Color of title refers to a claim to title that appears to be legally valid but may be defective. As you probably know in real estate, things can be complicated, so it’s vital to understand all legal concepts fully.
Before we jump into specifics, though, if you have no idea what title is – title exists to prove ownership. Having title is not a physical thing, though. It’s NOT like a deed where there is an actual paper in the courthouse that says you own the property. No. Title is a legal concept. It’s worth mentioning this because, like title, color of title is a legal concept, not a physical thing.
Now with that being said, let’s take a look at the term color of title.
What is Color of Title?
Definition: The legal concept of a claim to title appearing to be legally valid, but in actuality, the claim is defective.
So what does this mean? Well, color of title refers to a claim that may have the appearance of having valid title to that property, but in reality, the person either does not hold actual title, or there is a significant defect in the deed/written documents supporting title, that makes it invalid.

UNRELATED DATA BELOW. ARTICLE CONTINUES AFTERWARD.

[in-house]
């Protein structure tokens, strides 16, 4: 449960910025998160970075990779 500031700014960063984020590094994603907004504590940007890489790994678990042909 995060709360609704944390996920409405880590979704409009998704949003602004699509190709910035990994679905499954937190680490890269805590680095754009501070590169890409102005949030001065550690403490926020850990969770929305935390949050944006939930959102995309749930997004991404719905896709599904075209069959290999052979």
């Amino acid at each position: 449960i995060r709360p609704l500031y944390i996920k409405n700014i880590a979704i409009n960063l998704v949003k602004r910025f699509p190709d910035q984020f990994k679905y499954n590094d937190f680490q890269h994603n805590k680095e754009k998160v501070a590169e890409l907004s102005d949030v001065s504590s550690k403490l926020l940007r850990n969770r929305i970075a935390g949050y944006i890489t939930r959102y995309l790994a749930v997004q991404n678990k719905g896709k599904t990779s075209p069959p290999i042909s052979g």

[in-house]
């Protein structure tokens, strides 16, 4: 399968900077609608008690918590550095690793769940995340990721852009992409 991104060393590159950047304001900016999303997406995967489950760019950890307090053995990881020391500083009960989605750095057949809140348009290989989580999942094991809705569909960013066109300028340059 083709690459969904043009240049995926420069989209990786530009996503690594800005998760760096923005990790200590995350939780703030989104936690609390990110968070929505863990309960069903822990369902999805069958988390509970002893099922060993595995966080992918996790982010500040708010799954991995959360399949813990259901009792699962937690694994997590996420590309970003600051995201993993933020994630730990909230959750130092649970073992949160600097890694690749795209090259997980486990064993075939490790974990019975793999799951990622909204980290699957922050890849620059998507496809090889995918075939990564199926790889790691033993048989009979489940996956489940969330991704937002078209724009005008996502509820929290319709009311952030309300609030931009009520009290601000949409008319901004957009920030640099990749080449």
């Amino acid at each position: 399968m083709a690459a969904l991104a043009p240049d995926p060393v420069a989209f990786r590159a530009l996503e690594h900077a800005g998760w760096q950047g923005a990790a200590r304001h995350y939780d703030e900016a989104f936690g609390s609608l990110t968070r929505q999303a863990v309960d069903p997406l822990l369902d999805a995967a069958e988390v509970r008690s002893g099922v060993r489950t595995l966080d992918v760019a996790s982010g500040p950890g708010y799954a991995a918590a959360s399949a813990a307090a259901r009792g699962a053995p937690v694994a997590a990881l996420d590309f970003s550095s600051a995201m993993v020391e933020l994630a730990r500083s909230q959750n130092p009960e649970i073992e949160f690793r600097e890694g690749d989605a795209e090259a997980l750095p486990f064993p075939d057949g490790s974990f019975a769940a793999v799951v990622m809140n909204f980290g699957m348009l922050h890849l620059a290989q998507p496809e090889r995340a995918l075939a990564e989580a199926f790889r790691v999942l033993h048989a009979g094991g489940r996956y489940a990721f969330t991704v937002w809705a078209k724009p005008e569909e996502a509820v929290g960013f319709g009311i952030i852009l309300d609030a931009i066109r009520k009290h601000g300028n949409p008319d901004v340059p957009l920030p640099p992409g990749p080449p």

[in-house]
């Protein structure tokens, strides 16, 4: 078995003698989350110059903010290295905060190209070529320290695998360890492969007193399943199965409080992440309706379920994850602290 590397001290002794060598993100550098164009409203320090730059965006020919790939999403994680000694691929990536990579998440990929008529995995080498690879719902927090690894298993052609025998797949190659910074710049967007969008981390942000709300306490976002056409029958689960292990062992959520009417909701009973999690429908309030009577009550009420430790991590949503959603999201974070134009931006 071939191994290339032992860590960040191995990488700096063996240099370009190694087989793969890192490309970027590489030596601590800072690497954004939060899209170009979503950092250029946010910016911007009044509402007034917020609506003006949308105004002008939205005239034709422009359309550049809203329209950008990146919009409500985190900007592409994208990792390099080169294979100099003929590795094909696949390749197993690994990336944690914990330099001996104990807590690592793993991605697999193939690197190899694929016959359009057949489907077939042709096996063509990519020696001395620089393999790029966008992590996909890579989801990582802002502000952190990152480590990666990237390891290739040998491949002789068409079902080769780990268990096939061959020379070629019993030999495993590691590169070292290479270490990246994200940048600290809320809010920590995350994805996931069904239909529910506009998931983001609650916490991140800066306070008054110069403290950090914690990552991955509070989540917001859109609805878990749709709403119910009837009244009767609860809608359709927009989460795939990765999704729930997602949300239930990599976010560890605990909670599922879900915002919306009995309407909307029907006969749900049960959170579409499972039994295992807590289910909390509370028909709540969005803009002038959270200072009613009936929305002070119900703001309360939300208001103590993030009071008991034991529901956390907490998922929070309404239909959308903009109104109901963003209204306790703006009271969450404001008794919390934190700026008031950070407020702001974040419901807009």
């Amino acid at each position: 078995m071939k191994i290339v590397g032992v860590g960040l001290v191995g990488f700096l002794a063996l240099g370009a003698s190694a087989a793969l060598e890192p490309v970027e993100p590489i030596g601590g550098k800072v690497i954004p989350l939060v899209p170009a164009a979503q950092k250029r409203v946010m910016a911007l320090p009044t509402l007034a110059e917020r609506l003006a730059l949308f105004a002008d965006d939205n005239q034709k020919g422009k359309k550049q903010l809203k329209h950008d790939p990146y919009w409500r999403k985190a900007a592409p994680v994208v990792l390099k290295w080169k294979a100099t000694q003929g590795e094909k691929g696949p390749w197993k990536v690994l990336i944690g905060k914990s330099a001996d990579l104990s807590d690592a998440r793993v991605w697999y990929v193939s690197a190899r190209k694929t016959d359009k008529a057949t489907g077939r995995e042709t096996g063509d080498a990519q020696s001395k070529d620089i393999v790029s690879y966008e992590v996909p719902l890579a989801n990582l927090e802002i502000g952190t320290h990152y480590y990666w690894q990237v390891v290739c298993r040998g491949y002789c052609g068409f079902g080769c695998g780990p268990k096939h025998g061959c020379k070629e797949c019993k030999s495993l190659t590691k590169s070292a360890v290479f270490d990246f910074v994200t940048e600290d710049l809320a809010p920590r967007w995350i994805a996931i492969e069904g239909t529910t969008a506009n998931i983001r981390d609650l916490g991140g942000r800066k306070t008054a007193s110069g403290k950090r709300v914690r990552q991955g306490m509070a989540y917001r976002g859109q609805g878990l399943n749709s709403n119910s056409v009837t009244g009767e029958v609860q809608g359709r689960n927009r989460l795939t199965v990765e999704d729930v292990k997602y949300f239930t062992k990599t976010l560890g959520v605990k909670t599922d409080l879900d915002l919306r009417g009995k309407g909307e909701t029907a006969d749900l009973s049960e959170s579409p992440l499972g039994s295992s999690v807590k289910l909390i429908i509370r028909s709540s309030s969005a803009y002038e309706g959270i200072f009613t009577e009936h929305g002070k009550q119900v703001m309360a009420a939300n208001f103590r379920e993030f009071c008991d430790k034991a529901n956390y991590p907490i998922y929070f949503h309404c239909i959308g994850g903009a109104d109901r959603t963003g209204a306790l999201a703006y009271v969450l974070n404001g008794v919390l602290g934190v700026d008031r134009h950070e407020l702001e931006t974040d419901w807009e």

It’s also worth noting just because the claim is invalid, that doesn’t mean it can’t turn into a valid claim, to do that the titleholder would need to go through something called adverse possession.
Color of Title and Adverse Possession
Color of title is often discussed in adverse possession claims. Adverse possession is a legal principle under which a person who does not have legal title to a property acquires legal ownership. If adverse possession is claimed under color of title, usually the claims are met sooner or in an easier fashion.
What to Know for the Real Estate Exam
Well, you need to remember what color of title means. Remember color of title is a claim appearing to be legally valid, but in actuality is defective. You should also find out if it’s a requirement in your state for adverse possession claims.